Patrick, I was a bit surprised I did not run across one of us out their. My guess is a few days before with nice weather I would have. I only saw a few hardy shelter campers in the 40 miles though in the rain and snow.
Yes I did use my own quilt, but I modified my original 3 season quilt. I cut the length down 6" (cut out one 6" baffle section) and cut 2" inches from the width. This took the weight from about 20.5 oz to 18.35 oz. The length is just long enough for me. I removed the side width without loosing down so it lofts just a tad more.
The condensation story is interesting. I intentionally used M50 for the bivy as I believe that internal condensation management is more important than splash management. The first night was a real challenge. The fog was thick and it rained all night. My pants legs bottoms were very wet and most of my other clothes were moist.
I slept with the bivy fully zipped, mostly on my stomach with my head turn to the side. During the night I noticed moisture forming by my face. When this happens in the past with my MLD superlight I would open up the hood to help the moisture. I intentionally stayed buttoned up with this bivy to see what would happen. Well I woke up with significant mositure inside. So much that my quilt was damp. I was a little disappointed, but this was an extreme situation.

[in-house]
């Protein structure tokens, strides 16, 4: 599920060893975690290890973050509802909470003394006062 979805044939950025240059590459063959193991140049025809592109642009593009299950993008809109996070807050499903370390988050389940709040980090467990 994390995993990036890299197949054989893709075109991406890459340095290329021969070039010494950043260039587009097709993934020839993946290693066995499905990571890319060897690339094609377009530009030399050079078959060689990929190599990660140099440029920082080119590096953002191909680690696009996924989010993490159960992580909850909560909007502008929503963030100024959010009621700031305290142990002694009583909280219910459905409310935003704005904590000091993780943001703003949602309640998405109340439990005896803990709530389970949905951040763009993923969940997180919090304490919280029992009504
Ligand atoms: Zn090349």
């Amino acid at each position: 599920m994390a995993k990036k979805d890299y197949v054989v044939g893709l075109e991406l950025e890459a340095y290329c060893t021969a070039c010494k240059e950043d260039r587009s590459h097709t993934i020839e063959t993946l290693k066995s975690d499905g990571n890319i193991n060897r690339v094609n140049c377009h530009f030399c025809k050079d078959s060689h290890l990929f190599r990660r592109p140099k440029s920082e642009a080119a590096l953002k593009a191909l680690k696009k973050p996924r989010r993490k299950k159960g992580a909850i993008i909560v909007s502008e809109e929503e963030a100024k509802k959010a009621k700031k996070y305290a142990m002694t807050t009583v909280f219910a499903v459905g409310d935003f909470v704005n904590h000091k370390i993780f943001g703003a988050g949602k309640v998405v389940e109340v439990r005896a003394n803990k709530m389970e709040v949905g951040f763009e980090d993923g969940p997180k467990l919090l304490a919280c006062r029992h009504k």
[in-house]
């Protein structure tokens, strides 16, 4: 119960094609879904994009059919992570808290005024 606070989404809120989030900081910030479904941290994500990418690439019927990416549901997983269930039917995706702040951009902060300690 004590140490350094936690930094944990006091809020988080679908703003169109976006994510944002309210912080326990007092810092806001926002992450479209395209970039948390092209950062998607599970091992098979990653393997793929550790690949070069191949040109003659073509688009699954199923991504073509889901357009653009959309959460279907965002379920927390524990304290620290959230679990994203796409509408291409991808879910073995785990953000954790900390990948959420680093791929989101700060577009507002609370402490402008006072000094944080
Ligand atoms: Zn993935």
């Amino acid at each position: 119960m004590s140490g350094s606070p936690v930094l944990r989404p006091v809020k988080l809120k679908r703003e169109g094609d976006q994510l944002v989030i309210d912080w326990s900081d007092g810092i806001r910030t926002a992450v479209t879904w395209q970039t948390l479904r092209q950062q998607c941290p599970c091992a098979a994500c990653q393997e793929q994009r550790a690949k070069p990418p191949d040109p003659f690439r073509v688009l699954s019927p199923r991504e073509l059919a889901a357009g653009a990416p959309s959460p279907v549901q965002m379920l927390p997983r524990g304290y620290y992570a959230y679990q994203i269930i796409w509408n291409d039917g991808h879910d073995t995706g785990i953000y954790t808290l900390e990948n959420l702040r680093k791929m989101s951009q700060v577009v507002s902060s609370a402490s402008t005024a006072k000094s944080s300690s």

The next night was almost an exact duplicate with a few exceptions...my bag was now starting out wet, my legs were dry because I hiked in shorts only, and I slept with my head out of the hood. It again rained all night and the ground around me was completely soaked, compared to damp for the night before.
What happens was even more surprising. The temp was mid 30's and I started out chilled as my bag was maybe 50% of its orighinal loft. When the morning came I was warm. My bivy was bone dry, I mean BONE DRY and my bag had largely dried out too. I would say this was probably the best night for moisture management in a bivy I have experienced.
I wish I knew the secret to what made the difference. The second night showed me that M50 can indeed make a great bivy material for challenging rain/moisture. Does sleeping with your head outside the hood really make that much difference?
One other item of note for moisture management is the rain skirt. Where else can you cut weight in such a significant way with little or no performance loss for small cost. During high wind and rain my pants bottoms got wet, but the rest of me stayed dry. The legs dried easily in camp. Consider that most rain pants weigh 5-10 oz and that a kilt is just over an once and can be used as a small tarp to sit on it is definately a keeper.
My rain skirt is real similar to the cloud kilt. I would highly recommend folks considering using one over rain pants.